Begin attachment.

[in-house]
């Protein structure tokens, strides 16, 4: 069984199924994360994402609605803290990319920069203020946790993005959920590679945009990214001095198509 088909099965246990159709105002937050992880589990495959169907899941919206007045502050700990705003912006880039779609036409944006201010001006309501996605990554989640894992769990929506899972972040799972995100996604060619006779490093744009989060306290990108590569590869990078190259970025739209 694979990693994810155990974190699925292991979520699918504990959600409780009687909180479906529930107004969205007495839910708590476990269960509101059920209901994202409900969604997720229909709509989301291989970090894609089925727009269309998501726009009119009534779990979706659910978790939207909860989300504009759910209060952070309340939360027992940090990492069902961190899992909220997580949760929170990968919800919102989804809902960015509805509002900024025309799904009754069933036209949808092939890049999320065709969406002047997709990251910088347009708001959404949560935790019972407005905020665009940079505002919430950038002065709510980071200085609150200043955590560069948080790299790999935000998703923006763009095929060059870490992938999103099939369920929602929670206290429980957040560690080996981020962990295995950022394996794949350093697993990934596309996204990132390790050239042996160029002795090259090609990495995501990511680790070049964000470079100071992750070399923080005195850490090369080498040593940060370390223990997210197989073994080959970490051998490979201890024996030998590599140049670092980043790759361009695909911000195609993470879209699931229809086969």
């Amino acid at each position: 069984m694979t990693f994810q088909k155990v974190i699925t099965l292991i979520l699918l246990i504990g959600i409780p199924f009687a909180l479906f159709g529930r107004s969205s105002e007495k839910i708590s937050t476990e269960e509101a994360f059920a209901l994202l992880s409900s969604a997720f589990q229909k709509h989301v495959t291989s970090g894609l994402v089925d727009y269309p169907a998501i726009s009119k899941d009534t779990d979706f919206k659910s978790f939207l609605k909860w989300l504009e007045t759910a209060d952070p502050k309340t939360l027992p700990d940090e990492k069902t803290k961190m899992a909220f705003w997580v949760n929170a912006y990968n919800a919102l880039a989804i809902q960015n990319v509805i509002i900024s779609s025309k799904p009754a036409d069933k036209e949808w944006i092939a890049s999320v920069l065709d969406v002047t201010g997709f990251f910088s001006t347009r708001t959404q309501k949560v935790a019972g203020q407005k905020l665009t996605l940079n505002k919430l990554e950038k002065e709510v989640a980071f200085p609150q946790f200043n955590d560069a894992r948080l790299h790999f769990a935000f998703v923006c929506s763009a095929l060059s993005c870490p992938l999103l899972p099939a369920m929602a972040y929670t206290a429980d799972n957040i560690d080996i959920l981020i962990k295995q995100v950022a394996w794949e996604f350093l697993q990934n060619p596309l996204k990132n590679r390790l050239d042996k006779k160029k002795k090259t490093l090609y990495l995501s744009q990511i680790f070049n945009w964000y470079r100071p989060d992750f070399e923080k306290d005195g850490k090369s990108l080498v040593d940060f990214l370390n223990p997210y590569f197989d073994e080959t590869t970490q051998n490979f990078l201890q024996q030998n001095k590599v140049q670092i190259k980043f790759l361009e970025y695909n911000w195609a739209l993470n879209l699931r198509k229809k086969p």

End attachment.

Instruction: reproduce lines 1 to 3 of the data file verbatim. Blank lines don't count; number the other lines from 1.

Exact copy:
[in-house]
């Protein structure tokens, strides 16, 4: 069984199924994360994402609605803290990319920069203020946790993005959920590679945009990214001095198509 088909099965246990159709105002937050992880589990495959169907899941919206007045502050700990705003912006880039779609036409944006201010001006309501996605990554989640894992769990929506899972972040799972995100996604060619006779490093744009989060306290990108590569590869990078190259970025739209 694979990693994810155990974190699925292991979520699918504990959600409780009687909180479906529930107004969205007495839910708590476990269960509101059920209901994202409900969604997720229909709509989301291989970090894609089925727009269309998501726009009119009534779990979706659910978790939207909860989300504009759910209060952070309340939360027992940090990492069902961190899992909220997580949760929170990968919800919102989804809902960015509805509002900024025309799904009754069933036209949808092939890049999320065709969406002047997709990251910088347009708001959404949560935790019972407005905020665009940079505002919430950038002065709510980071200085609150200043955590560069948080790299790999935000998703923006763009095929060059870490992938999103099939369920929602929670206290429980957040560690080996981020962990295995950022394996794949350093697993990934596309996204990132390790050239042996160029002795090259090609990495995501990511680790070049964000470079100071992750070399923080005195850490090369080498040593940060370390223990997210197989073994080959970490051998490979201890024996030998590599140049670092980043790759361009695909911000195609993470879209699931229809086969």
């Amino acid at each position: 069984m694979t990693f994810q088909k155990v974190i699925t099965l292991i979520l699918l246990i504990g959600i409780p199924f009687a909180l479906f159709g529930r107004s969205s105002e007495k839910i708590s937050t476990e269960e509101a994360f059920a209901l994202l992880s409900s969604a997720f589990q229909k709509h989301v495959t291989s970090g894609l994402v089925d727009y269309p169907a998501i726009s009119k899941d009534t779990d979706f919206k659910s978790f939207l609605k909860w989300l504009e007045t759910a209060d952070p502050k309340t939360l027992p700990d940090e990492k069902t803290k961190m899992a909220f705003w997580v949760n929170a912006y990968n919800a919102l880039a989804i809902q960015n990319v509805i509002i900024s779609s025309k799904p009754a036409d069933k036209e949808w944006i092939a890049s999320v920069l065709d969406v002047t201010g997709f990251f910088s001006t347009r708001t959404q309501k949560v935790a019972g203020q407005k905020l665009t996605l940079n505002k919430l990554e950038k002065e709510v989640a980071f200085p609150q946790f200043n955590d560069a894992r948080l790299h790999f769990a935000f998703v923006c929506s763009a095929l060059s993005c870490p992938l999103l899972p099939a369920m929602a972040y929670t206290a429980d799972n957040i560690d080996i959920l981020i962990k295995q995100v950022a394996w794949e996604f350093l697993q990934n060619p596309l996204k990132n590679r390790l050239d042996k006779k160029k002795k090259t490093l090609y990495l995501s744009q990511i680790f070049n945009w964000y470079r100071p989060d992750f070399e923080k306290d005195g850490k090369s990108l080498v040593d940060f990214l370390n223990p997210y590569f197989d073994e080959t590869t970490q051998n490979f990078l201890q024996q030998n001095k590599v140049q670092i190259k980043f790759l361009e970025y695909n911000w195609a739209l993470n879209l699931r198509k229809k086969p």